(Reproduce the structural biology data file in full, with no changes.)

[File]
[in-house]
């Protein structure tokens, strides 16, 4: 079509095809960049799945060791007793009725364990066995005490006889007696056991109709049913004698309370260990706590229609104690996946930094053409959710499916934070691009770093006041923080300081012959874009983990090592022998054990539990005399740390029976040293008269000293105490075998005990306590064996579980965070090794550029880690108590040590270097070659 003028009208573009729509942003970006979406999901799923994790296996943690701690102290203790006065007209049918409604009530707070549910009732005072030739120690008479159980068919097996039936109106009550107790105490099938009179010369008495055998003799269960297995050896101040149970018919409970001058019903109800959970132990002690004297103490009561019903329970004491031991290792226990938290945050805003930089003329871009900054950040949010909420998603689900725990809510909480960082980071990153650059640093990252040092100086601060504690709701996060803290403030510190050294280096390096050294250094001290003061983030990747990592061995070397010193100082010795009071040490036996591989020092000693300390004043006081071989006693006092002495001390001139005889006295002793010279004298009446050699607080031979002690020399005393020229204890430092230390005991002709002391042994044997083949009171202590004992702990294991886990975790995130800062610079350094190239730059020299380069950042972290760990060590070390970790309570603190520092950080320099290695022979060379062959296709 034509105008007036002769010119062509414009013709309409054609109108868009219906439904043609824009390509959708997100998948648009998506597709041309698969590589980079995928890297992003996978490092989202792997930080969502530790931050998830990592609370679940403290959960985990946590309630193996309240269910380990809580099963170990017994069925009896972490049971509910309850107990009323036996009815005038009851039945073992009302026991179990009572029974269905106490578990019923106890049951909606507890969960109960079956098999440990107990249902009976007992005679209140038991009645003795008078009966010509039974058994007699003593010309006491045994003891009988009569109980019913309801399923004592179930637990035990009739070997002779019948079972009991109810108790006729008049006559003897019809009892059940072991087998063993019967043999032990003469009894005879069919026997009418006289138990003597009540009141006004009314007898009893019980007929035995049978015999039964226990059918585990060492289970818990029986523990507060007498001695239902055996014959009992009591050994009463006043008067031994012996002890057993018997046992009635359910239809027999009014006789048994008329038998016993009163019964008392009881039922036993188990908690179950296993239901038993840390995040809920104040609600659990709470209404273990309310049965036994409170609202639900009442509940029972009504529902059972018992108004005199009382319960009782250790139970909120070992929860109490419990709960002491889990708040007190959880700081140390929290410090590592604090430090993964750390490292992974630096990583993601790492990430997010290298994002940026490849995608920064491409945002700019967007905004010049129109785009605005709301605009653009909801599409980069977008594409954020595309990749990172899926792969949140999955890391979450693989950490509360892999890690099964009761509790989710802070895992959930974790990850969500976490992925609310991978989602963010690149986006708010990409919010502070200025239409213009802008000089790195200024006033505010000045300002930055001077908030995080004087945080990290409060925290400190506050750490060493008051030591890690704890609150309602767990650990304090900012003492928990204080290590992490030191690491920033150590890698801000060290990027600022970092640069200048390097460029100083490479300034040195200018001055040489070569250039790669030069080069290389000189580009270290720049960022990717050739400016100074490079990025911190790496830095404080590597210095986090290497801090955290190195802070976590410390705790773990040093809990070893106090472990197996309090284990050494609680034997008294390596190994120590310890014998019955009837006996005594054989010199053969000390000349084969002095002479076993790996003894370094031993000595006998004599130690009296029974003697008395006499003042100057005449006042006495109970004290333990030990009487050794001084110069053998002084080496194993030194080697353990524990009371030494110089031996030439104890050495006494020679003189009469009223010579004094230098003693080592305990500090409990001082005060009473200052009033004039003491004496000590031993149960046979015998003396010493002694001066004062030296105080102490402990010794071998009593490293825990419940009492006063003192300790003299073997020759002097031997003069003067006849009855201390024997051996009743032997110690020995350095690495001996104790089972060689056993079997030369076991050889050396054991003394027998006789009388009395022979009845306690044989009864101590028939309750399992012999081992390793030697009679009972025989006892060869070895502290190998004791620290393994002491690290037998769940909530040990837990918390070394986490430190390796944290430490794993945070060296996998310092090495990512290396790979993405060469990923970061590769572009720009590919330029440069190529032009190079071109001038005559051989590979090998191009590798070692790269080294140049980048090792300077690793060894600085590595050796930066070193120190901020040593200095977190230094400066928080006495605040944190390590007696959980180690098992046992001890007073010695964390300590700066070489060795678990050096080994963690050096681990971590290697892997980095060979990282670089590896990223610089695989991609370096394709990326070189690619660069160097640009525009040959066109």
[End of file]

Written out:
[in-house]
């Protein structure tokens, strides 16, 4: 079509095809960049799945060791007793009725364990066995005490006889007696056991109709049913004698309370260990706590229609104690996946930094053409959710499916934070691009770093006041923080300081012959874009983990090592022998054990539990005399740390029976040293008269000293105490075998005990306590064996579980965070090794550029880690108590040590270097070659 003028009208573009729509942003970006979406999901799923994790296996943690701690102290203790006065007209049918409604009530707070549910009732005072030739120690008479159980068919097996039936109106009550107790105490099938009179010369008495055998003799269960297995050896101040149970018919409970001058019903109800959970132990002690004297103490009561019903329970004491031991290792226990938290945050805003930089003329871009900054950040949010909420998603689900725990809510909480960082980071990153650059640093990252040092100086601060504690709701996060803290403030510190050294280096390096050294250094001290003061983030990747990592061995070397010193100082010795009071040490036996591989020092000693300390004043006081071989006693006092002495001390001139005889006295002793010279004298009446050699607080031979002690020399005393020229204890430092230390005991002709002391042994044997083949009171202590004992702990294991886990975790995130800062610079350094190239730059020299380069950042972290760990060590070390970790309570603190520092950080320099290695022979060379062959296709 034509105008007036002769010119062509414009013709309409054609109108868009219906439904043609824009390509959708997100998948648009998506597709041309698969590589980079995928890297992003996978490092989202792997930080969502530790931050998830990592609370679940403290959960985990946590309630193996309240269910380990809580099963170990017994069925009896972490049971509910309850107990009323036996009815005038009851039945073992009302026991179990009572029974269905106490578990019923106890049951909606507890969960109960079956098999440990107990249902009976007992005679209140038991009645003795008078009966010509039974058994007699003593010309006491045994003891009988009569109980019913309801399923004592179930637990035990009739070997002779019948079972009991109810108790006729008049006559003897019809009892059940072991087998063993019967043999032990003469009894005879069919026997009418006289138990003597009540009141006004009314007898009893019980007929035995049978015999039964226990059918585990060492289970818990029986523990507060007498001695239902055996014959009992009591050994009463006043008067031994012996002890057993018997046992009635359910239809027999009014006789048994008329038998016993009163019964008392009881039922036993188990908690179950296993239901038993840390995040809920104040609600659990709470209404273990309310049965036994409170609202639900009442509940029972009504529902059972018992108004005199009382319960009782250790139970909120070992929860109490419990709960002491889990708040007190959880700081140390929290410090590592604090430090993964750390490292992974630096990583993601790492990430997010290298994002940026490849995608920064491409945002700019967007905004010049129109785009605005709301605009653009909801599409980069977008594409954020595309990749990172899926792969949140999955890391979450693989950490509360892999890690099964009761509790989710802070895992959930974790990850969500976490992925609310991978989602963010690149986006708010990409919010502070200025239409213009802008000089790195200024006033505010000045300002930055001077908030995080004087945080990290409060925290400190506050750490060493008051030591890690704890609150309602767990650990304090900012003492928990204080290590992490030191690491920033150590890698801000060290990027600022970092640069200048390097460029100083490479300034040195200018001055040489070569250039790669030069080069290389000189580009270290720049960022990717050739400016100074490079990025911190790496830095404080590597210095986090290497801090955290190195802070976590410390705790773990040093809990070893106090472990197996309090284990050494609680034997008294390596190994120590310890014998019955009837006996005594054989010199053969000390000349084969002095002479076993790996003894370094031993000595006998004599130690009296029974003697008395006499003042100057005449006042006495109970004290333990030990009487050794001084110069053998002084080496194993030194080697353990524990009371030494110089031996030439104890050495006494020679003189009469009223010579004094230098003693080592305990500090409990001082005060009473200052009033004039003491004496000590031993149960046979015998003396010493002694001066004062030296105080102490402990010794071998009593490293825990419940009492006063003192300790003299073997020759002097031997003069003067006849009855201390024997051996009743032997110690020995350095690495001996104790089972060689056993079997030369076991050889050396054991003394027998006789009388009395022979009845306690044989009864101590028939309750399992012999081992390793030697009679009972025989006892060869070895502290190998004791620290393994002491690290037998769940909530040990837990918390070394986490430190390796944290430490794993945070060296996998310092090495990512290396790979993405060469990923970061590769572009720009590919330029440069190529032009190079071109001038005559051989590979090998191009590798070692790269080294140049980048090792300077690793060894600085590595050796930066070193120190901020040593200095977190230094400066928080006495605040944190390590007696959980180690098992046992001890007073010695964390300590700066070489060795678990050096080994963690050096681990971590290697892997980095060979990282670089590896990223610089695989991609370096394709990326070189690619660069160097640009525009040959066109």